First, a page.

Yale marks 150th anniversary of Manet’s landmark paintings

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Édouard Manet, Olympia, 1867. Etching and aquatint. Yale University Art Gallery, Everett V. Meeks, B.A. 1901, Fund

In 1863 artist Edouard Manet painted two landmark works, “Dejeuner sur l’herbe” and “Olympia,” which confounded traditional painting conventions and ushered in the movement known as Modernism. This year marks the 150th anniversary of Manet’s masterworks, and the Yale School of Art and Department of the History of Art are honoring the occasion with an exhibition and conference.

The exhibition, “Lunch with Olympia,” will run Sept. 20–Nov. 21 at the Yale School of Art’s 32 Edgewood Avenue Gallery. There will be an opening reception for the public gallery on Friday, Sept. 20 from 4 p.m. to 7 p.m.

On view will be approximately 30 works ranging from 1863 to the present that are based on or inspired by Manet’s two historic paintings. Highlights include Manet’s etching of “Olympia” and works by Paul Cezanne, Raymond Duchamp Villon, Stephen Prina, Lyle Ashton Harris, Sally Man, and Carrie Mae Weems, among others. There will also be an illustrated timeline of great works inspired by Manet that are not featured in the exhibition.

Organized by Carol Armstrong, professor of the history of art, in collaboration with Robert Storr, dean of the Yale School of Art, “Lunch with Olympia” is drawn from the collections of the Yale University Art Gallery, artists, and private lenders. It has been made possible by the support of an anonymous donor. The exhibition is open to the public free of charge Tuesday-Sunday, noon-6 p.m.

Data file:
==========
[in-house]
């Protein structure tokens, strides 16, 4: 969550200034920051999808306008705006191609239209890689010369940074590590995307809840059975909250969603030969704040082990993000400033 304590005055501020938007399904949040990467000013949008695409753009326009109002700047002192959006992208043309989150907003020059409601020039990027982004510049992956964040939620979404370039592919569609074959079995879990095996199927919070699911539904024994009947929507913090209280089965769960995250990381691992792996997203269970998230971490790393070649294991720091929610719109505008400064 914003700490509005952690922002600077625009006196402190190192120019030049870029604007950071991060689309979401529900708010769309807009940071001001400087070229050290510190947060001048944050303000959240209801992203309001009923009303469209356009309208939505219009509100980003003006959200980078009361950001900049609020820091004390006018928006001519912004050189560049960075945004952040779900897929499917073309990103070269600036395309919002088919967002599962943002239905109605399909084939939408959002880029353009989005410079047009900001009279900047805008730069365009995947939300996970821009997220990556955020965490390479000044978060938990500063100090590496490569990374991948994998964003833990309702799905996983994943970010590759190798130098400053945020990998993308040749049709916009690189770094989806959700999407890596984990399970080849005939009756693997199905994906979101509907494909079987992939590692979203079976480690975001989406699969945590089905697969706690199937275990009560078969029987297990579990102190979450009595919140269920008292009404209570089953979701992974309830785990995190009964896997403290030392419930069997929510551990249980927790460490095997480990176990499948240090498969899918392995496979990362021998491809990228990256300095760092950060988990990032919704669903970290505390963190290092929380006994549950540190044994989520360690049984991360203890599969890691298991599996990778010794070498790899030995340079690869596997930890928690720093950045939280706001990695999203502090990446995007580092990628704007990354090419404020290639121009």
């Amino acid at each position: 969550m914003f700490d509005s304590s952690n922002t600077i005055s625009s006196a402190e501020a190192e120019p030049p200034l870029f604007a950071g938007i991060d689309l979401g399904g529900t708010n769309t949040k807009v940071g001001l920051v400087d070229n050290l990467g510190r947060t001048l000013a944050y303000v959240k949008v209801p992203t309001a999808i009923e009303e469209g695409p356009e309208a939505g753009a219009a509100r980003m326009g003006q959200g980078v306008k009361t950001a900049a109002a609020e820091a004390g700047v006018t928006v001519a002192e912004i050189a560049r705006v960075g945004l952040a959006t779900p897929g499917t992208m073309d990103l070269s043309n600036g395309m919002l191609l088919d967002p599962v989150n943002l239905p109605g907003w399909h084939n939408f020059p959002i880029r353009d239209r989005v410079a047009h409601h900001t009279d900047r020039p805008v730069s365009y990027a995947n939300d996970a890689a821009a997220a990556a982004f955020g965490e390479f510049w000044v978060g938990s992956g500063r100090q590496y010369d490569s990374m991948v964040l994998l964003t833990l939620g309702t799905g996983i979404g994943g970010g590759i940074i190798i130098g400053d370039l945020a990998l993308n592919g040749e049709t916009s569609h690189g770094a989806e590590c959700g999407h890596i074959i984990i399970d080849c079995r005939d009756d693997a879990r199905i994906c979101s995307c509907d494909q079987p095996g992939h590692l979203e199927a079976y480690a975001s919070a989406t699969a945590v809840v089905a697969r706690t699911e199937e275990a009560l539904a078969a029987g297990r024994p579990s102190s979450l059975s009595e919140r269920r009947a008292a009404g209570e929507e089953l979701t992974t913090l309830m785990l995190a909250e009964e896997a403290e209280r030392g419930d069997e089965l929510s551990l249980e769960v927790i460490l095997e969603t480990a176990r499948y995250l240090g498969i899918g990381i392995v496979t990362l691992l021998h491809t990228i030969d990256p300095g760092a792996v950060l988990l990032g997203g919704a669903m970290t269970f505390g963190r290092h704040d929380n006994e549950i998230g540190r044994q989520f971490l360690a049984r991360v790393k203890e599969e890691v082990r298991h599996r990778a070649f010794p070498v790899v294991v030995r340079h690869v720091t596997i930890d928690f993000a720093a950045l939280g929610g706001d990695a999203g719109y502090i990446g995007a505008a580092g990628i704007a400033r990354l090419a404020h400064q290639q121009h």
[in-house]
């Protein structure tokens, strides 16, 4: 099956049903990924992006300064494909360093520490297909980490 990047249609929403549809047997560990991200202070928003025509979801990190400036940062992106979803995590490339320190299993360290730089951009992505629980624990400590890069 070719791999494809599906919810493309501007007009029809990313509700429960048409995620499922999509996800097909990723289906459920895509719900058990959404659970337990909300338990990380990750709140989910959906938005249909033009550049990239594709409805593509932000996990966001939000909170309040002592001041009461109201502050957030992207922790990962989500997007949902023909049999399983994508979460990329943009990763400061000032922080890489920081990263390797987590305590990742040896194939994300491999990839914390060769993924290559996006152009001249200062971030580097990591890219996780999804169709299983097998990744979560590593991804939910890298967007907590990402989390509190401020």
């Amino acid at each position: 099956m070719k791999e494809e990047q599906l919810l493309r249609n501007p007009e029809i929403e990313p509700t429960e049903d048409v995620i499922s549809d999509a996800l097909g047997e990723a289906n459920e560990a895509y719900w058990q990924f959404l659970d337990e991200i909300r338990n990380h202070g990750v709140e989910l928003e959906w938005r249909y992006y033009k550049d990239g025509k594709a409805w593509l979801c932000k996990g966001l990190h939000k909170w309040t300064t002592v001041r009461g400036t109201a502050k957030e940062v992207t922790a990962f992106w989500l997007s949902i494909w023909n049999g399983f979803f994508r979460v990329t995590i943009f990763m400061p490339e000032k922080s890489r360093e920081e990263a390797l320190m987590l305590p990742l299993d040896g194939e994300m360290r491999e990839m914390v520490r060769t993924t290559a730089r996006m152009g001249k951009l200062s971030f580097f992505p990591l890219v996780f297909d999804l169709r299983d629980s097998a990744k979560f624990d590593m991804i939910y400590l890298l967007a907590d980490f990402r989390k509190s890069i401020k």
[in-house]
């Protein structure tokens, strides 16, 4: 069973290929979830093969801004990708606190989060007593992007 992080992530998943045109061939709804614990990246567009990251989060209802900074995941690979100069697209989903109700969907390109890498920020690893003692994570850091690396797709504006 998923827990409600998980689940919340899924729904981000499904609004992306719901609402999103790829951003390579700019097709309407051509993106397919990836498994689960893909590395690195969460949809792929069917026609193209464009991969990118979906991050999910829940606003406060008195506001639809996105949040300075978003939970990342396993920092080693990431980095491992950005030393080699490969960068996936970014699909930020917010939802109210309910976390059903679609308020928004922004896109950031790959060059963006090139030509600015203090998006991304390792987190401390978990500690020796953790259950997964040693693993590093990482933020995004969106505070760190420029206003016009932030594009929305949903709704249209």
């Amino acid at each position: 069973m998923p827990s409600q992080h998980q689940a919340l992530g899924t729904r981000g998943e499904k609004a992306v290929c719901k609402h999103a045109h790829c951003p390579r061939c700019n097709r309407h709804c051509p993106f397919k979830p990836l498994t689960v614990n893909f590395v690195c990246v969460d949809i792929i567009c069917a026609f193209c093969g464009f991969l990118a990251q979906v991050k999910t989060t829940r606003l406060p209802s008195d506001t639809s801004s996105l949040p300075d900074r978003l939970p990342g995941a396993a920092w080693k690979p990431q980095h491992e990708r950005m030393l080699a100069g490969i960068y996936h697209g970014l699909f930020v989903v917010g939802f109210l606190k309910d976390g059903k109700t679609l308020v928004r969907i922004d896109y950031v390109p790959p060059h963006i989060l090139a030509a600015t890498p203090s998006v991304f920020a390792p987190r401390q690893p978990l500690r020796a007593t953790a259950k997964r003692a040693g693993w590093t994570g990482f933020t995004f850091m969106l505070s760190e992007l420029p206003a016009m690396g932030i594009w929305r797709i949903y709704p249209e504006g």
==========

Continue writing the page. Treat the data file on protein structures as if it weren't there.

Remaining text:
It was Armstrong who first raised the issue of how Yale might honor the anniversary of Manet’s historic works, “It has been said that “modernism” began in 1863, with two scandalous paintings painted by Manet,” she said. “One hundred and fifty years later we celebrate that year, these two paintings, and the ‘Salon des Refusés,’ in which one of the ‘Déjeuner’ was exhibited.”

Armstrong also noted that both paintings have been riffed on repeatedly by artists, leading up to the current moment. “The two paintings were themselves responses to Old-Master works in Europe’s museums and in the mass-produced print culture,” Armstrong said. “As much as they may be understood as the origins of “modernism,” they may also be seen as the earliest forays into the world of “post-modernism” too.”

In connection with the exhibition, Armstrong has organized the conference “The Olympiad: Celebrating the 150th Anniversary of Manet’s ‘Olympia’ and ‘Dejeuner sur l’herbe.’” Sponsored by Yale’s Department of the History of Art and the Department of French, the program will take place Sept. 21–22, at Yale’s Loria Center for the History of Art, 190 York St. Keynote speakers include Armstrong, Anne McCauley from Princeton University, and Baptiste Brun from the Université Paris-Ouest Nanterre. The conference will also feature speakers from the Musée D’Orsay, where “Olympia” now hangs, and two artists who have works in the exhibition, Manon Elder and Agnès Thurnauer.

To register for the event, which is free and open to all, visit yaleolympiad.com. The conference has been made possible by the support of the Edward J. and Dorothy Clarke Kempf Fund.

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Media Contact

Amy Athey McDonald: amy.mcdonald@yale.edu,